Research papers, Lincoln University

Queenstown and Christchurch are twin poles of New Zealand's landscape of risk. As the country's 'adventure capital', Queenstown is a spectacular landscape in which risk is a commodity. Christchurch's landscape is also risky, ruptured by earthquakes, tentatively rebuilding. As a far-flung group of tiny islands in a vast ocean, New Zealand is the poster-child of the sublime. Queenstown and Christchurch tell two different, yet complementary, stories about the sublime. Christchurch and Queenstown are vehicles for exploring the 21st-century sublime, for reflecting on its expansive influence on shaping cultural landscapes. Christchurch and Queenstown stretch and challenge the sublime's influence on the designed landscape. Circling the paradoxes of risk and safety, suffering and pleasure, the sublime feeds an infinite appetite for fear as entertainment, and at the same time calls for an empathetic caring for a broken landscape and its residents.

Research papers, University of Canterbury Library

While some scholarship on refugee youth has focussed on leaving a place that is typically considered ‘home,’ there has been little attention to what ‘home’ means to them and how this is negotiated in the country of (re)settlement. This is particularly the case for girls and women. New Zealand research on refugee settlement has largely focussed on the economic integration of refugees. Although this research is essential, it runs the risk of overlooking the socio-cultural aspects of the resettlement experiences and renders partial our understanding of how particular generations and ethnic groups develop a sense of belonging to their adopted homeland. In order to address these research gaps, this thesis explores the experiences of 12 Afghan women, aged 19-29 years, of refugee background who relocated to Christchurch, New Zealand, during their childhood and early teenage years. This study employed semi-structured, one-to-one, in-depth interviews and photo-elicitation to encourage talk about participants’ experiences of leaving Afghanistan, often living in countries of protracted displacement (Iran and/or Pakistan) and making- and being-at-home in New Zealand. In this thesis, I explore the ways in which they frame Afghanistan, and the ways in which their experiences in Iran and Pakistan disrupt the dichotomisation of belonging in terms of ‘here’ (ancestral land) and ‘there’ (country of residence). Furthermore, I use affect theorising to analyse the participants’ expressions of resettlement and home in New Zealand. Feeling at home is as much about negotiating cultural and gendered identities in Western secular societies as it is about belonging to a particular community. Through their experiences of ‘living in two worlds’, the participants are able to strategically challenge cultural expectations without undermining their reputations as Muslims and as Afghan women. The participants discussed their emotional responses to double-displacement: one as a result of war and the other as a result of 2011 Canterbury earthquakes. Therefore, I suggest that for young Afghan women, Afghanistan was among several markers of home in a long embodied journey of (re)settlement.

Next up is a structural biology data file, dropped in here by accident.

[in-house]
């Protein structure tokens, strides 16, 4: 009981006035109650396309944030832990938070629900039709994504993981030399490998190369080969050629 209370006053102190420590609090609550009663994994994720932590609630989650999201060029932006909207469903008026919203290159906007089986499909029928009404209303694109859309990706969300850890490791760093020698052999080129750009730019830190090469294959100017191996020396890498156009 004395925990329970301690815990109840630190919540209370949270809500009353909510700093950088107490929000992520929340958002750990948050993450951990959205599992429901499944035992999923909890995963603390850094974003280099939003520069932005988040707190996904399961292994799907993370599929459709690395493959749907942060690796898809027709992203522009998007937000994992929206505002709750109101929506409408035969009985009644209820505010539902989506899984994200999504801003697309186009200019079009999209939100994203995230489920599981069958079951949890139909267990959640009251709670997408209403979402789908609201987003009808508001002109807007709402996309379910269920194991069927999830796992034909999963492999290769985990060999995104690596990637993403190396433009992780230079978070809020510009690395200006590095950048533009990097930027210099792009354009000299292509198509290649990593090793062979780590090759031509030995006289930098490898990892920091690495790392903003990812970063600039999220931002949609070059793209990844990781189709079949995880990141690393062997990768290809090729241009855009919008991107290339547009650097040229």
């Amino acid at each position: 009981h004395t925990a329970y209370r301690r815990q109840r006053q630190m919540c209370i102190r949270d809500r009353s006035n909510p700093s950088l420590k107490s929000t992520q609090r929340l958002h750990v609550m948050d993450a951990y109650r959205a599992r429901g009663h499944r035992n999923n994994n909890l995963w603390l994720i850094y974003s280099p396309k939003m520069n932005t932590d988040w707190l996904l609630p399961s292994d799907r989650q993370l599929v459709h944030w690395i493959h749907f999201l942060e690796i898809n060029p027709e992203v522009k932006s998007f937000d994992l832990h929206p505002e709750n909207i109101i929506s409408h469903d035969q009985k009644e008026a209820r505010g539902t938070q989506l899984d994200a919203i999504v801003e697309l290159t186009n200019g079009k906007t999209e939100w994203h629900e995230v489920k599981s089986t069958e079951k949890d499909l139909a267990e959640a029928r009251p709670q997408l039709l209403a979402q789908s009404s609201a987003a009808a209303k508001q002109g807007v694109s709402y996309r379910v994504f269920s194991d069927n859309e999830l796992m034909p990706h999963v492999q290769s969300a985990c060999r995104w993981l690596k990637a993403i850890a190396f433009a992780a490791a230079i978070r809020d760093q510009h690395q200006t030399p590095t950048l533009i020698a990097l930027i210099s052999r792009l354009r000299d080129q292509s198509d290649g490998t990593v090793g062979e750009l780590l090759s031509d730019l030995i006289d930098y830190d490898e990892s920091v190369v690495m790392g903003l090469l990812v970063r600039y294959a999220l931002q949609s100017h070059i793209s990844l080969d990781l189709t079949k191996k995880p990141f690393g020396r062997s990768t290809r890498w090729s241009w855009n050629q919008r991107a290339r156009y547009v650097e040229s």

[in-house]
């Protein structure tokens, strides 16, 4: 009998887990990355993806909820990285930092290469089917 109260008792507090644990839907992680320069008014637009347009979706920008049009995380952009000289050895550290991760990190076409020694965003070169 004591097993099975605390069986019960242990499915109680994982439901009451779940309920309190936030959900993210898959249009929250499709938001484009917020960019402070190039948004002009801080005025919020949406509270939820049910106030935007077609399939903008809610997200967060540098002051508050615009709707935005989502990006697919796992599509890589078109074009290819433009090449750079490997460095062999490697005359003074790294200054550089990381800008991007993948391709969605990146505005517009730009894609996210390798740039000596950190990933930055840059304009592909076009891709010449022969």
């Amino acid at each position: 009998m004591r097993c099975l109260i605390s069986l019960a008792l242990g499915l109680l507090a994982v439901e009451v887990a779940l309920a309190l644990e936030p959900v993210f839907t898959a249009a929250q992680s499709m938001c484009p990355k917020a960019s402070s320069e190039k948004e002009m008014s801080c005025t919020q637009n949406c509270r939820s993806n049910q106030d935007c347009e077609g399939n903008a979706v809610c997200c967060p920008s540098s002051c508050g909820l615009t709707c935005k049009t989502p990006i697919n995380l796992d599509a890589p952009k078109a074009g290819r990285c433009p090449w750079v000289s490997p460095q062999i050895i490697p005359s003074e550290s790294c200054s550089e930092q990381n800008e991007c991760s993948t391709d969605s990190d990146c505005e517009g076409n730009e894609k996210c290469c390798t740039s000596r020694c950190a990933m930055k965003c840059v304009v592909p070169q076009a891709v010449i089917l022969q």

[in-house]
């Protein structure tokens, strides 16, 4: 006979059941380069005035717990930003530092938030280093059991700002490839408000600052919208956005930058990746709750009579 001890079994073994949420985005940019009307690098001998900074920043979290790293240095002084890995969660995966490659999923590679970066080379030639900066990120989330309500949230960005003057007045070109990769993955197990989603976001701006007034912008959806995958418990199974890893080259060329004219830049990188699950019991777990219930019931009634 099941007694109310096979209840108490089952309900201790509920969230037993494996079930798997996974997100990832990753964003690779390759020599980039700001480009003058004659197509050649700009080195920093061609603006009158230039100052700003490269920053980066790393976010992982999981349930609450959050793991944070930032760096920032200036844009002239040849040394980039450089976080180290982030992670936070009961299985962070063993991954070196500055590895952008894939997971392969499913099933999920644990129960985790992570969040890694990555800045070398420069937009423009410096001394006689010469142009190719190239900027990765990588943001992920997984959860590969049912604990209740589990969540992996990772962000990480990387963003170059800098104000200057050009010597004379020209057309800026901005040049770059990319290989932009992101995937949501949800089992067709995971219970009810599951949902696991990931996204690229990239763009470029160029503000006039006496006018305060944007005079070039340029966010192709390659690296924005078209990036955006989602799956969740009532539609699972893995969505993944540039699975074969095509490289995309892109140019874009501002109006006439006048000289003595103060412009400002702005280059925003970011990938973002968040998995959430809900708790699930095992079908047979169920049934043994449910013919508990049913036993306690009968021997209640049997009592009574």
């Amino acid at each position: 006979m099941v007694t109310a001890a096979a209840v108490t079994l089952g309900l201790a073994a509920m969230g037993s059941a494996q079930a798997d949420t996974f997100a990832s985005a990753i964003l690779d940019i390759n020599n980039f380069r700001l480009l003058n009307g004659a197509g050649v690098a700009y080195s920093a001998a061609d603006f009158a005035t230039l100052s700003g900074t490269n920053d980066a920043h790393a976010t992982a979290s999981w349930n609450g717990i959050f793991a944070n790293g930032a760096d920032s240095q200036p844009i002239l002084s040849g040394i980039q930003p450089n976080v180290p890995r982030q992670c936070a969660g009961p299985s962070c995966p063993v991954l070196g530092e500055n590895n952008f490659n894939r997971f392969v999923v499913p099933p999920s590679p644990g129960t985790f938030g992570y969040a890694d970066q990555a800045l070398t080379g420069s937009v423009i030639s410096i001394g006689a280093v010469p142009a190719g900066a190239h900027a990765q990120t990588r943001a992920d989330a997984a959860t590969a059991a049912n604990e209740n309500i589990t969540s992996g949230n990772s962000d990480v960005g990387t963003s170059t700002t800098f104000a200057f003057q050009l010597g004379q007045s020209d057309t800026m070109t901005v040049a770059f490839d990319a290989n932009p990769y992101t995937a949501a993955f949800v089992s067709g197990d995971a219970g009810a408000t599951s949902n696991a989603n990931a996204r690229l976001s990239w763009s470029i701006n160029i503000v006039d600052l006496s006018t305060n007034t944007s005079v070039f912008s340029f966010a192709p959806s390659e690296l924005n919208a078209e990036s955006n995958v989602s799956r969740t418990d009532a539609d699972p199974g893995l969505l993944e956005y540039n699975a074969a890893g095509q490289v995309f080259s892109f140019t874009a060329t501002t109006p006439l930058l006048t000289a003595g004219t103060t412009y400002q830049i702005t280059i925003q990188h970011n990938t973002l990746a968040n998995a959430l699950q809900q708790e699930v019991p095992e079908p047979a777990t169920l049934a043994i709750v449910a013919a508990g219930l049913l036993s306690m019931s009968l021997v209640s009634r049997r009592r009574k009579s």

Research papers, University of Canterbury Library

At 00:02 on 14th November 2016, a Mw 7.8 earthquake occurred in and offshore of the northeast of the South Island of New Zealand. Fault rupture, ground shaking, liquefaction, and co-seismic landslides caused severe damage to distributed infrastructure, and particularly transportation networks; large segments of the country’s main highway, State Highway 1 (SH1), and the Main North Line (MNL) railway line, were damaged between Picton and Christchurch. The damage caused direct local impacts, including isolation of communities, and wider regional impacts, including disruption of supply chains. Adaptive measures have ensured immediate continued regional transport of goods and people. Air and sea transport increased quickly, both for emergency response and to ensure routine transport of goods. Road diversions have also allowed critical connections to remain operable. This effective response to regional transport challenges allowed Civil Defence Emergency Management to quickly prioritise access to isolated settlements, all of which had road access 23 days after the earthquake. However, 100 days after the earthquake, critical segments of SH1 and the MNL remain closed and their ongoing repairs are a serious national strategic, as well as local, concern. This paper presents the impacts on South Island transport infrastructure, and subsequent management through the emergency response and early recovery phases, during the first 100 days following the initial earthquake, and highlights lessons for transportation system resilience.